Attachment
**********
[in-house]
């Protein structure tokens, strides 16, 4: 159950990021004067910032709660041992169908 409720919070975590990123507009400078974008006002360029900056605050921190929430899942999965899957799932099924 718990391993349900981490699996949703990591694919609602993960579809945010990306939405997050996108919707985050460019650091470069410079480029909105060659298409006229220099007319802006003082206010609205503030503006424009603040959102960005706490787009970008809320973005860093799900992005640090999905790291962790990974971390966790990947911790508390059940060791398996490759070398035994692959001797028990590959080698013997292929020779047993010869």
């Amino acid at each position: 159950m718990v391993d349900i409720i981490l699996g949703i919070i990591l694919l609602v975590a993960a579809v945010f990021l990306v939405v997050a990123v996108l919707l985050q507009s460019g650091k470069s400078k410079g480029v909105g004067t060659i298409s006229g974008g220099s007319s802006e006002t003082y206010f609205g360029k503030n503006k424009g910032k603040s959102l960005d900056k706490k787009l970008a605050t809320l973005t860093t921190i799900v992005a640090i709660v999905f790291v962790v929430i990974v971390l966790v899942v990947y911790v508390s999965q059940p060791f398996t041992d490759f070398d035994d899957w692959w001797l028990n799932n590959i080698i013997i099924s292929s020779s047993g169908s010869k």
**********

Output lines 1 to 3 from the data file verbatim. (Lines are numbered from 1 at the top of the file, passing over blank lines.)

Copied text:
[in-house]
């Protein structure tokens, strides 16, 4: 159950990021004067910032709660041992169908 409720919070975590990123507009400078974008006002360029900056605050921190929430899942999965899957799932099924 718990391993349900981490699996949703990591694919609602993960579809945010990306939405997050996108919707985050460019650091470069410079480029909105060659298409006229220099007319802006003082206010609205503030503006424009603040959102960005706490787009970008809320973005860093799900992005640090999905790291962790990974971390966790990947911790508390059940060791398996490759070398035994692959001797028990590959080698013997292929020779047993010869």
């Amino acid at each position: 159950m718990v391993d349900i409720i981490l699996g949703i919070i990591l694919l609602v975590a993960a579809v945010f990021l990306v939405v997050a990123v996108l919707l985050q507009s460019g650091k470069s400078k410079g480029v909105g004067t060659i298409s006229g974008g220099s007319s802006e006002t003082y206010f609205g360029k503030n503006k424009g910032k603040s959102l960005d900056k706490k787009l970008a605050t809320l973005t860093t921190i799900v992005a640090i709660v999905f790291v962790v929430i990974v971390l966790v899942v990947y911790v508390s999965q059940p060791f398996t041992d490759f070398d035994d899957w692959w001797l028990n799932n590959i080698i013997i099924s292929s020779s047993g169908s010869k």